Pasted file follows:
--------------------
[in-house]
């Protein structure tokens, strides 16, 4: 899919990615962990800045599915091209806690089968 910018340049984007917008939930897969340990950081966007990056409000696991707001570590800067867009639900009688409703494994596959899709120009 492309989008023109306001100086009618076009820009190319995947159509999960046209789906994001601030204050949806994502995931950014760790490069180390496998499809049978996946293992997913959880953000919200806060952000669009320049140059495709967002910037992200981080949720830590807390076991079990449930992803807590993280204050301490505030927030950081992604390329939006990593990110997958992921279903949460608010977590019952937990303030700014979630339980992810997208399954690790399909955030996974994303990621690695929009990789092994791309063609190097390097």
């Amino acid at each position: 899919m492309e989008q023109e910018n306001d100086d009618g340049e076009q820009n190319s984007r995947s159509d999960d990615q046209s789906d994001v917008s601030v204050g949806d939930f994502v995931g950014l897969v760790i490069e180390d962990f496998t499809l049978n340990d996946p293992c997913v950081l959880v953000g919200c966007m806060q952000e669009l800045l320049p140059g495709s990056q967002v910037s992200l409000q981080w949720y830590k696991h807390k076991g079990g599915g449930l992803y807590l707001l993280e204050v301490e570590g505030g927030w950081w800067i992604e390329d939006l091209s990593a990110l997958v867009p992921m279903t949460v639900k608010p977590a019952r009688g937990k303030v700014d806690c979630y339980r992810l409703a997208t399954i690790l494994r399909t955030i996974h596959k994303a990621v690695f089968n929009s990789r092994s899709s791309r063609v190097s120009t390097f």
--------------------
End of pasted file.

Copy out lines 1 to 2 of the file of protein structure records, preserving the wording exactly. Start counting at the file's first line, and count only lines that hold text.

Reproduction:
[in-house]
């Protein structure tokens, strides 16, 4: 899919990615962990800045599915091209806690089968 910018340049984007917008939930897969340990950081966007990056409000696991707001570590800067867009639900009688409703494994596959899709120009 492309989008023109306001100086009618076009820009190319995947159509999960046209789906994001601030204050949806994502995931950014760790490069180390496998499809049978996946293992997913959880953000919200806060952000669009320049140059495709967002910037992200981080949720830590807390076991079990449930992803807590993280204050301490505030927030950081992604390329939006990593990110997958992921279903949460608010977590019952937990303030700014979630339980992810997208399954690790399909955030996974994303990621690695929009990789092994791309063609190097390097």